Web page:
Some Kind of Judge: Henry Friendly and the Law of Federal Courts
Brecher, Aaron P., Michigan Law Review
Some Kind of Judge: Henry Friendly and the Law of Federal Courts Henry Friendly, Greatest Judge of His Era. By David M. Dorsen. Fore- word by Richard A. Posner. Cambridge and London: The Belknap Press of Harvard University Press. 2012. Pp. xiii, 498. $35.
Überfans of the federal judiciary owe a lot to David Dorsen.1 His illumi- nating biography of Judge Henry Friendly is a fitting tribute to the contribu- tions of a jurist that many consider to be among the finest judges never to sit on the U.S. Supreme Court. Judicial biography is a difficult genre to do well,2 and most authors choose to focus on Supreme Court justices.3 But Henry Friendly, Greatest Judge of His Era is an excellent source of informa- tion on Friendly's life and, far more important, his views on the law and his relationships with some of the most fascinating figures in twentieth-century legal history.
Dorsen not only provides a detailed study of Friendly's life and career but he also uses the biography as a vehicle to explore the ways judges decide cases, the work of intermediate appellate courts, and Friendly's particular influence across many legal fields (p. 2). Dorsen devotes much of the book to demonstrating that Friendly was a "great" judge along a number of dimensions: his intelligence, productivity, professional accomplishments, approach to legal questions, and influence on the law (pp. 2-3). Dorsen contends that the "influence of a circuit judge on the development of federal law depends largely on whether other federal judges view his work as worth emulating. On that criterion, as well as others, Friendly demands attention" (p. 2).
Part I of this Notice briefly summarizes Dorsen's work, recounting the key facts of Friendly's life, his approach to judging, and those areas of the law most affected by Friendly's ideas. It concludes that Dorsen has indeed demonstrated Friendly's "greatness" to a certain degree. Part II explores Dorsen's notion of influence on the law by examining Friendly's impact on an area of law in which he was widely considered expert: federal jurisdiction. It expands Dorsen's conception of influence to include not only the extent to which subsequent judges have emulated Friendly but also the extent to which Friendly was a clear and forceful expounder of ideas that shaped the terms of the debate on issues of federal jurisdiction, even if his vision did not ultimately carry the day. Moreover, the relevant evaluators of influence should include Congress and academics in addition to other judges.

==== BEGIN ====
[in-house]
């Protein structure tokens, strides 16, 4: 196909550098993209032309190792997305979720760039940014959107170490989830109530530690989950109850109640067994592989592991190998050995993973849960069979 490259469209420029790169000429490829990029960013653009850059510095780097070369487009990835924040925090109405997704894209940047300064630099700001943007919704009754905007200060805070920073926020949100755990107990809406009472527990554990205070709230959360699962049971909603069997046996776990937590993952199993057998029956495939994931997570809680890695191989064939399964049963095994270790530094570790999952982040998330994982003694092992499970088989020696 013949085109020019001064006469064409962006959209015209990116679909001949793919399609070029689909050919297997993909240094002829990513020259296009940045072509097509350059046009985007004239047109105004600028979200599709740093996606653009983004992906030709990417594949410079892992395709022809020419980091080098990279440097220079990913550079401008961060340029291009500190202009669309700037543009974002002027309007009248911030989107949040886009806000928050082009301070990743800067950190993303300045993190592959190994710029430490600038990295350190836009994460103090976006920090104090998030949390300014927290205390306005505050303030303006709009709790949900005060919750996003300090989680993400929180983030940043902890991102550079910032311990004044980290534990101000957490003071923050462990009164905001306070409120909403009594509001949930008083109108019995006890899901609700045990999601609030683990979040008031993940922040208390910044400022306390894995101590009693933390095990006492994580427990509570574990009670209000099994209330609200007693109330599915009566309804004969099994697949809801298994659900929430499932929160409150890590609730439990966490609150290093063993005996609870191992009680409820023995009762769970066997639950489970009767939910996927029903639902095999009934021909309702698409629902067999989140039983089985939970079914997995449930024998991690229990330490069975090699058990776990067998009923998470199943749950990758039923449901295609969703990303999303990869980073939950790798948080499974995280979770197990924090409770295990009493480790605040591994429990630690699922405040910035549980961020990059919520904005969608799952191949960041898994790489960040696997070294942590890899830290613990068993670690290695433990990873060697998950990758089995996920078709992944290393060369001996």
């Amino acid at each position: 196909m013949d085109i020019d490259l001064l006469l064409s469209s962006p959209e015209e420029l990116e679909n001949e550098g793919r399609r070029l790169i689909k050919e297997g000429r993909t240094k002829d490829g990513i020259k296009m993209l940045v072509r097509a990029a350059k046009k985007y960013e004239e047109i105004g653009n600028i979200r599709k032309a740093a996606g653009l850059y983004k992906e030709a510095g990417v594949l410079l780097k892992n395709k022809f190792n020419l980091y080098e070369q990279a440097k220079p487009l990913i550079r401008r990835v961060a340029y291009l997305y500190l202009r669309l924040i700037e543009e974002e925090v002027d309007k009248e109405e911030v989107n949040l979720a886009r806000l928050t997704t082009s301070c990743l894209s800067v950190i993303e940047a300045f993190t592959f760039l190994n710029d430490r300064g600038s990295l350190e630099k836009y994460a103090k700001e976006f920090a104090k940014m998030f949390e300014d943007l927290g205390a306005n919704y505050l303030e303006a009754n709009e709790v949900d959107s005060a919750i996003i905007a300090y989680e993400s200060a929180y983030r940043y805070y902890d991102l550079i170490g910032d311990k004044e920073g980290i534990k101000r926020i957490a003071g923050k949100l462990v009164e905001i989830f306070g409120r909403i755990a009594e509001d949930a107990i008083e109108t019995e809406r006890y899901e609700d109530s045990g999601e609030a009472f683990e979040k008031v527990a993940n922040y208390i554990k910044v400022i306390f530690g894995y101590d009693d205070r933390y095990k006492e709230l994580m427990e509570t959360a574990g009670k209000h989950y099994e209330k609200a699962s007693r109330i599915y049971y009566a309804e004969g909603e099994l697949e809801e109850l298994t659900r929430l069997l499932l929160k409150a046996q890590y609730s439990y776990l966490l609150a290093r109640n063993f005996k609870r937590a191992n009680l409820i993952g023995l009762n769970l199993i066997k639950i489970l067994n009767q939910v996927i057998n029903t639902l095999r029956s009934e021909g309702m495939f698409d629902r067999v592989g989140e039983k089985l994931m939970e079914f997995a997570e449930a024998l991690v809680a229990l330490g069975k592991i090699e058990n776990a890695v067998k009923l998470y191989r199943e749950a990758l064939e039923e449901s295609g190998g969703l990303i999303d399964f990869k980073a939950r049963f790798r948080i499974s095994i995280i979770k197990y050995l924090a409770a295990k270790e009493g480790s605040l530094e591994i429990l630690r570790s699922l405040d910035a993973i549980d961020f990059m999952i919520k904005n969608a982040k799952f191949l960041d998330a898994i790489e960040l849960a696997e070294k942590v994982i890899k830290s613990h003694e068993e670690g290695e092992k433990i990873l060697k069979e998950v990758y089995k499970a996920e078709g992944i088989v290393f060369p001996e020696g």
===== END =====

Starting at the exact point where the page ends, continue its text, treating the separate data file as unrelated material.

I. "Man for All Seasons in the Law"4
Henry Jacob Friendly was born in 1903 to a comfortably middle-class Jewish family in Elmira, New York (p. 6). In New York City in 1986, losing his sight and still mourning his wife Sophie's death a year earlier, he com- mitted suicide (p. 343). The years between these two events were marked by superlative academic and professional achievements juxtaposed against chronic bouts of melancholy, difficult relationships in his family life, and the cultivation of a famously gruff demeanor with subordinates and the lawyers who appeared before him. This Part focuses on Friendly's academic life and work as a judge.
Friendly's pre-judicial career would have been something to be proud of even if he had never ascended to the bench. After studying history at Harvard College, he attended Harvard Law School where he compiled one of the best, possibly the best, academic records in the school's history5 and served as president of the Harvard Law Review (pp. 12-27). Afterward, Friendly worked for Justice Brandeis as a clerk-a position for which Friendly's teacher Felix Frankfurter had selected him (pp. 26-27). Upon completing his clerkship, Friendly practiced law at Root, Clark, Buckner & Ballantine before leaving to found his own firm in 1946 with a number of other partners (pp. 1, 31-33, 50-51). That firm evolved into Cleary, Got- tlieb, Steen & Hamilton, which remains a Wall Street powerhouse today. …